When it comes to composing wildlife images, consideration has to be given to the subjects tail, if there is one. I find this to be particularly true for those species that have long tails.
In this image of a male leopard I chose to include the entire tail. This forced me to frame wide and this has some impact on the resulting image. The strong shape that the tail makes tends to compete somewhat for my attention with the leopard’s intense stare. As a viewer, you may prefer viewing the leopard in this way, or you may have rather had an image where the tail was not visible. As a photographer, it is important to be aware of what impact the tail will have on the final image. This awareness can help when it comes to making choices in camera with choosing focal length and shooting angle. Had I taken this image from the left side of the cat, his body would have naturally blocked his tail from view.
The tail came into play once again in the cheetah image above. Before I took this shot, this cat had his tail stretched out behind him. Including it meant I had to pull back on my zoom lens, and that placed the cat’s body right in the centre of the frame, which felt awkward to me. The moment he pulled his tail toward him, and swished it around his leg, I snapped this frame. This pose, with tail against his body, allowed me to place the cheetah off to one side a little, and to zoom in for more impact. In such instances, when the subject may be changing size and shape rapidly, zoom lenses like the Canon EF 70-300L and Canon EF 70-200L f.2.8 IS II come into their own, allowing me the flexibility to change my composition rapidly.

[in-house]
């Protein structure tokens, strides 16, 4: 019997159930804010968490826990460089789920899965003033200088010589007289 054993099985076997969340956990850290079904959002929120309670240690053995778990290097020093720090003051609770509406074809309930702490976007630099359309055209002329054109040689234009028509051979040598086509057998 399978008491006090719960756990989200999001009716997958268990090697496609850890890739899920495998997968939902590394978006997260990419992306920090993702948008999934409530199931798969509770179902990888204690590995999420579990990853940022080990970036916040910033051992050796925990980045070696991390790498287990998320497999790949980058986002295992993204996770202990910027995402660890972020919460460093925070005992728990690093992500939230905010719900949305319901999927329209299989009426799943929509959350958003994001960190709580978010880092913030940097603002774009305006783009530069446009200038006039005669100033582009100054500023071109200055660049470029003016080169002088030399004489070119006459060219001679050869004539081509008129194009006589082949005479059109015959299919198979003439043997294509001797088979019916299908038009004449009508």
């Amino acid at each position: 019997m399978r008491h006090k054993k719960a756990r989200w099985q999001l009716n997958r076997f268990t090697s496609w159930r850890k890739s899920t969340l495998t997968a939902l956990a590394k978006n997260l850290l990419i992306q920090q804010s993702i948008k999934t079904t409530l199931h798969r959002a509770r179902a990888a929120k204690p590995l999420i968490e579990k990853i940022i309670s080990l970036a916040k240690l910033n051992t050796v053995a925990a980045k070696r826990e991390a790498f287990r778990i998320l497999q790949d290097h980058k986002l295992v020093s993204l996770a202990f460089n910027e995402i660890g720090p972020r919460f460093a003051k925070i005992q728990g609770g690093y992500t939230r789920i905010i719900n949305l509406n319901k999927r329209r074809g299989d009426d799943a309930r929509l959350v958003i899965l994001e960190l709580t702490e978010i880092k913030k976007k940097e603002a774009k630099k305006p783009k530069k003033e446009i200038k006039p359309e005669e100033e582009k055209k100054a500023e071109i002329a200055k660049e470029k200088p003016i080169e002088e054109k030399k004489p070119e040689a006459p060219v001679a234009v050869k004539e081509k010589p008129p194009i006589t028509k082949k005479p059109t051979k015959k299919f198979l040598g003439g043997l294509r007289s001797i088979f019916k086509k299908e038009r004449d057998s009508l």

I have chosen to use images of big cats to illustrate this post, however it could just as well have been mongooses, or squirrels, or any other animal that has a long tail. Tails can be expressive, and add much to an image. At other times, excluding them may be preferred.
I try to be aware of the tail and its effect in the moments that I am shooting, so that I can think through my shooting decisions.